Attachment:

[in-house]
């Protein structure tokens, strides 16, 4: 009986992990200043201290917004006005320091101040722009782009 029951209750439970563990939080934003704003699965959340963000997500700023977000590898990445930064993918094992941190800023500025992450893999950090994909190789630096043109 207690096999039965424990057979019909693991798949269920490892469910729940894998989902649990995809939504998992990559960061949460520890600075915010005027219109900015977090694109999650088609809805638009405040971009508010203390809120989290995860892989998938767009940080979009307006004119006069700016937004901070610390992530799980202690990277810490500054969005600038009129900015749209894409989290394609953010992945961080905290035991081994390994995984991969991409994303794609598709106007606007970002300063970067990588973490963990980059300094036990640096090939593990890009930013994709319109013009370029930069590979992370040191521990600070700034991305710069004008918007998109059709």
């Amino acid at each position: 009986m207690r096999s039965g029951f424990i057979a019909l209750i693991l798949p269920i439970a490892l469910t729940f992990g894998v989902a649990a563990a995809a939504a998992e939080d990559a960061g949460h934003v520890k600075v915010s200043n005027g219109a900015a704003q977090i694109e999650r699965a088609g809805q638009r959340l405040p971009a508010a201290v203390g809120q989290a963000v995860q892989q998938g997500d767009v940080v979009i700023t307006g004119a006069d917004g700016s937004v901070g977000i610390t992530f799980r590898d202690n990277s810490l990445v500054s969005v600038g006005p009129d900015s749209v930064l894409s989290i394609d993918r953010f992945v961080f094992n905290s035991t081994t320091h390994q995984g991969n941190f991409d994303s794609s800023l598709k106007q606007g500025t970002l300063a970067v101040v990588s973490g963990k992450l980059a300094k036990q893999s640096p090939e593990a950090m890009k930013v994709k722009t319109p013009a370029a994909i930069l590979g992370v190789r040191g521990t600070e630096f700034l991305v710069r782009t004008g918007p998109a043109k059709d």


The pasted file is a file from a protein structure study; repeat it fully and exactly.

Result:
[in-house]
């Protein structure tokens, strides 16, 4: 009986992990200043201290917004006005320091101040722009782009 029951209750439970563990939080934003704003699965959340963000997500700023977000590898990445930064993918094992941190800023500025992450893999950090994909190789630096043109 207690096999039965424990057979019909693991798949269920490892469910729940894998989902649990995809939504998992990559960061949460520890600075915010005027219109900015977090694109999650088609809805638009405040971009508010203390809120989290995860892989998938767009940080979009307006004119006069700016937004901070610390992530799980202690990277810490500054969005600038009129900015749209894409989290394609953010992945961080905290035991081994390994995984991969991409994303794609598709106007606007970002300063970067990588973490963990980059300094036990640096090939593990890009930013994709319109013009370029930069590979992370040191521990600070700034991305710069004008918007998109059709």
């Amino acid at each position: 009986m207690r096999s039965g029951f424990i057979a019909l209750i693991l798949p269920i439970a490892l469910t729940f992990g894998v989902a649990a563990a995809a939504a998992e939080d990559a960061g949460h934003v520890k600075v915010s200043n005027g219109a900015a704003q977090i694109e999650r699965a088609g809805q638009r959340l405040p971009a508010a201290v203390g809120q989290a963000v995860q892989q998938g997500d767009v940080v979009i700023t307006g004119a006069d917004g700016s937004v901070g977000i610390t992530f799980r590898d202690n990277s810490l990445v500054s969005v600038g006005p009129d900015s749209v930064l894409s989290i394609d993918r953010f992945v961080f094992n905290s035991t081994t320091h390994q995984g991969n941190f991409d994303s794609s800023l598709k106007q606007g500025t970002l300063a970067v101040v990588s973490g963990k992450l980059a300094k036990q893999s640096p090939e593990a950090m890009k930013v994709k722009t319109p013009a370029a994909i930069l590979g992370v190789r040191g521990t600070e630096f700034l991305v710069r782009t004008g918007p998109a043109k059709d």